Camp Followers of The Greasy Spoon will have noticed that Yours Truly has been away for the last few weeks. I'm not especially apologetic, as The Girl and I have just spent the first half of August on a driving holiday around North Eastern France (destination Alsace Lorraine), Belgium, Luxembourg and the western reaches of Baden-Wurttemberg, which of course, as you all know, is in sunny Deutschland.
One of the raison d'etres of the holiday was the food. I was curious about the cuisine of Alsace- which has a fantastic reputation, and is partly Germanic, partly French (Alsace and large parts of Lorraine were annexed by the newly created German Empire after the Franco-Prussian war of 1870). It didn't fail to disappoint. But more of that later.
First stop was at a chateau close to the Somme battlefield, near Arras. Lovely house, but an immensely sad place, being as it was only a few kilometres from the former Front Line. After all these years, the ghosts of those desperate battles of the summer of 1916 still linger on. The breakfast table was graced by a glass bottle of pure, filtered apple juice, made by the local villagers. Apples, and that means cider too, are a feature of this area, which slightly surprised me, thinking as I did that this sort of stuff was more commonly found in Normandy.
We had a fantastic dinner at a low-key restaurant, La Cote d'Agneau, in the small town of Doullens. Service was pretty dopey, but By Gum, the food was good: lovely, intense flavours- a fabulous foie gras terrine, and rich, roasted tomatoes left to stew on the vine.
I noticed that the French tend to flavour their food far more than we do in England; they're generous with their salt and pepper; and I suppose that this is one of the reasons why they tend not to have salt and pepper pots on the table. This is a tip we can easily copy in our own kitchens.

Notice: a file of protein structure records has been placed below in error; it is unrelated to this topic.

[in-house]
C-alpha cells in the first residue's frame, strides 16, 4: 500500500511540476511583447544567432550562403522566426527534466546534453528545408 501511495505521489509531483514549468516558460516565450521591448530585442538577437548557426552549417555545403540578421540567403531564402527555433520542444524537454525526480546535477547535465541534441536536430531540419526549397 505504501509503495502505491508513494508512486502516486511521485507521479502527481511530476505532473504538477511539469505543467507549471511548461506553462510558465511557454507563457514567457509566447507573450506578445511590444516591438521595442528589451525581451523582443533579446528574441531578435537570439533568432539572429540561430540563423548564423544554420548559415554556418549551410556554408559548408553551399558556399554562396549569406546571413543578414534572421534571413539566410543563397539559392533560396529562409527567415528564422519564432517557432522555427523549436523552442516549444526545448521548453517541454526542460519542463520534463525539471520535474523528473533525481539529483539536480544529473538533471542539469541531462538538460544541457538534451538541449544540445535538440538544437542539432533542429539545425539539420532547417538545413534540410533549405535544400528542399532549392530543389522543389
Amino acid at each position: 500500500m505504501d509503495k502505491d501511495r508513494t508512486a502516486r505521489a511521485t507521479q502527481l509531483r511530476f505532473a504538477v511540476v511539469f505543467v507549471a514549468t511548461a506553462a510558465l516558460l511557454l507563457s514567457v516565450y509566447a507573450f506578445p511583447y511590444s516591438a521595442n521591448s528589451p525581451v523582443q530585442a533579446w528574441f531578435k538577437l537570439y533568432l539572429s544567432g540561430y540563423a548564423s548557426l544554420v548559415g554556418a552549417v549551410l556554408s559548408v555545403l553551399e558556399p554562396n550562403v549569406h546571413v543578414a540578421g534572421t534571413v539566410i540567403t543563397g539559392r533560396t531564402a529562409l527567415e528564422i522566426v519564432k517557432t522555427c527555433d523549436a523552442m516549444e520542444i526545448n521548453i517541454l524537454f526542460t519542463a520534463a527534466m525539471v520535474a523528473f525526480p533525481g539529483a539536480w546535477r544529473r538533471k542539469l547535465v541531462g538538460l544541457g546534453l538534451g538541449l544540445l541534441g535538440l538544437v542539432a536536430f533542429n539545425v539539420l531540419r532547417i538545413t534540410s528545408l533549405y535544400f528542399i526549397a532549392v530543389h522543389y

Despite current opinion, I still reckon that French food is generally far superior to British food. Here in London, we've got lots of excellent (and expensive) restuarants patronised by the reasonably affluent, and well-off; but if you drive out to the English countryside, it can be a very different story. In France, the general attitude is different. You can eat in some dusty restaurant in a deserted ghost-town of a village, and the food, although not necessarily superb, will still, generally, be pretty darn good. Shops sell local produce of a superior quality (often organic), and the standard offered by supermarket shines in comparison to the unimaginative, chemical blandness of British supermarkets.
After a night of sin at the ultra haut bourgeois Chateau d'Etoges (serried ranks of shiny cars, pushy wine-waiters, a superb dinner, and a much needed bottle of the excellent local Borel-Lucas champagne) we sped on to Epernay, where we shacked up at the Pierson Whittaker Champagne House.
The Champagne industry is centred on the two towns of Rheims and Epernay. We toured the celllars of the House of Tattinger, founded relatively recently in 1932. They were extraordinary. The offices of Tattinger are on the outskirts of Rheims and above ground are both modernist, and extremely slick. But directly underneath this temple of corporate efficiency is a labyrinth of ancient monastic cellars, stocked with thousands of bottles of maturing champagne. Incidentally, in case you're wondering, Champagne is generally cheaper in the local supermarkets of the Rheims area- and there are definitely some bargains to be had out there. However, in the rest of France, the price of champagne is almost up to UK levels- and that means it's currently pretty expensive.
Tomorrow, in the next exciting installment of The Greasy Spoon: werewolf country, the delights of Colmar, and the gothic horror of German "cuisine"...